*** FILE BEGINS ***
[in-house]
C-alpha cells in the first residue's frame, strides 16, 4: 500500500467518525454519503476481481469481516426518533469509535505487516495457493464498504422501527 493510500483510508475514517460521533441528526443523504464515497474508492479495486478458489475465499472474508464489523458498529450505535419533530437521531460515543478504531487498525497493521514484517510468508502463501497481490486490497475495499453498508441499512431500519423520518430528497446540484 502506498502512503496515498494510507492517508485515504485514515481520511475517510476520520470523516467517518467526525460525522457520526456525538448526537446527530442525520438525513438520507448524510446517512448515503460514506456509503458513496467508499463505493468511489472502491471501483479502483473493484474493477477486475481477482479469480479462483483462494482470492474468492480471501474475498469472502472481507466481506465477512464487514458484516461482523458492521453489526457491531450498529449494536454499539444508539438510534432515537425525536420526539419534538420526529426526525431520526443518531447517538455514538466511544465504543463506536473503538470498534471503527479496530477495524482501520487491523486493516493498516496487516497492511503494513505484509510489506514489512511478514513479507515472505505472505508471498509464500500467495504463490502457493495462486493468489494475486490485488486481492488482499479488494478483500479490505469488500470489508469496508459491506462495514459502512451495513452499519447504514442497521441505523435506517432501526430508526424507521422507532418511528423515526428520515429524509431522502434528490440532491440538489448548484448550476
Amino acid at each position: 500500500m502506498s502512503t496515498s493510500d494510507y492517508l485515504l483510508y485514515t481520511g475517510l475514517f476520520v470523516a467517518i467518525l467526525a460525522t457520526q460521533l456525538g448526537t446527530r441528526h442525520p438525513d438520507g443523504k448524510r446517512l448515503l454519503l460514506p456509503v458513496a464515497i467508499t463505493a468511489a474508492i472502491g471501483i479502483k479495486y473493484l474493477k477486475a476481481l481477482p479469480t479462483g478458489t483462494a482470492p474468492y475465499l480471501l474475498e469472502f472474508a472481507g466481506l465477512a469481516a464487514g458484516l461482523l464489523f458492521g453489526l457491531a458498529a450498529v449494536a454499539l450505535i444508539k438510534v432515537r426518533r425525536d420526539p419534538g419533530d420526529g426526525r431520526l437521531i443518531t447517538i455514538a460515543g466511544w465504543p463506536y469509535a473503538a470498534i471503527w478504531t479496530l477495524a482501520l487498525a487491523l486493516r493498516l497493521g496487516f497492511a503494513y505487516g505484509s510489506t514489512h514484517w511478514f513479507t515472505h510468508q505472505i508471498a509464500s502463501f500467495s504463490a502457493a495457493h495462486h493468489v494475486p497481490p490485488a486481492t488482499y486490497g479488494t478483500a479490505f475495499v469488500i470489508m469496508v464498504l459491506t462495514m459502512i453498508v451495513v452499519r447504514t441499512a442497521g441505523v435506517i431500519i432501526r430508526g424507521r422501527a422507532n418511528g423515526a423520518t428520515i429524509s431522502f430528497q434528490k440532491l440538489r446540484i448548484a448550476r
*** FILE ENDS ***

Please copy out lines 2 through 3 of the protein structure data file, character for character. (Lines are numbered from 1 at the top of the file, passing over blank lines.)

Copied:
C-alpha cells in the first residue's frame, strides 16, 4: 500500500467518525454519503476481481469481516426518533469509535505487516495457493464498504422501527 493510500483510508475514517460521533441528526443523504464515497474508492479495486478458489475465499472474508464489523458498529450505535419533530437521531460515543478504531487498525497493521514484517510468508502463501497481490486490497475495499453498508441499512431500519423520518430528497446540484 502506498502512503496515498494510507492517508485515504485514515481520511475517510476520520470523516467517518467526525460525522457520526456525538448526537446527530442525520438525513438520507448524510446517512448515503460514506456509503458513496467508499463505493468511489472502491471501483479502483473493484474493477477486475481477482479469480479462483483462494482470492474468492480471501474475498469472502472481507466481506465477512464487514458484516461482523458492521453489526457491531450498529449494536454499539444508539438510534432515537425525536420526539419534538420526529426526525431520526443518531447517538455514538466511544465504543463506536473503538470498534471503527479496530477495524482501520487491523486493516493498516496487516497492511503494513505484509510489506514489512511478514513479507515472505505472505508471498509464500500467495504463490502457493495462486493468489494475486490485488486481492488482499479488494478483500479490505469488500470489508469496508459491506462495514459502512451495513452499519447504514442497521441505523435506517432501526430508526424507521422507532418511528423515526428520515429524509431522502434528490440532491440538489448548484448550476
Amino acid at each position: 500500500m502506498s502512503t496515498s493510500d494510507y492517508l485515504l483510508y485514515t481520511g475517510l475514517f476520520v470523516a467517518i467518525l467526525a460525522t457520526q460521533l456525538g448526537t446527530r441528526h442525520p438525513d438520507g443523504k448524510r446517512l448515503l454519503l460514506p456509503v458513496a464515497i467508499t463505493a468511489a474508492i472502491g471501483i479502483k479495486y473493484l474493477k477486475a476481481l481477482p479469480t479462483g478458489t483462494a482470492p474468492y475465499l480471501l474475498e469472502f472474508a472481507g466481506l465477512a469481516a464487514g458484516l461482523l464489523f458492521g453489526l457491531a458498529a450498529v449494536a454499539l450505535i444508539k438510534v432515537r426518533r425525536d420526539p419534538g419533530d420526529g426526525r431520526l437521531i443518531t447517538i455514538a460515543g466511544w465504543p463506536y469509535a473503538a470498534i471503527w478504531t479496530l477495524a482501520l487498525a487491523l486493516r493498516l497493521g496487516f497492511a503494513y505487516g505484509s510489506t514489512h514484517w511478514f513479507t515472505h510468508q505472505i508471498a509464500s502463501f500467495s504463490a502457493a495457493h495462486h493468489v494475486p497481490p490485488a486481492t488482499y486490497g479488494t478483500a479490505f475495499v469488500i470489508m469496508v464498504l459491506t462495514m459502512i453498508v451495513v452499519r447504514t441499512a442497521g441505523v435506517i431500519i432501526r430508526g424507521r422501527a422507532n418511528g423515526a423520518t428520515i429524509s431522502f430528497q434528490k440532491l440538489r446540484i448548484a448550476r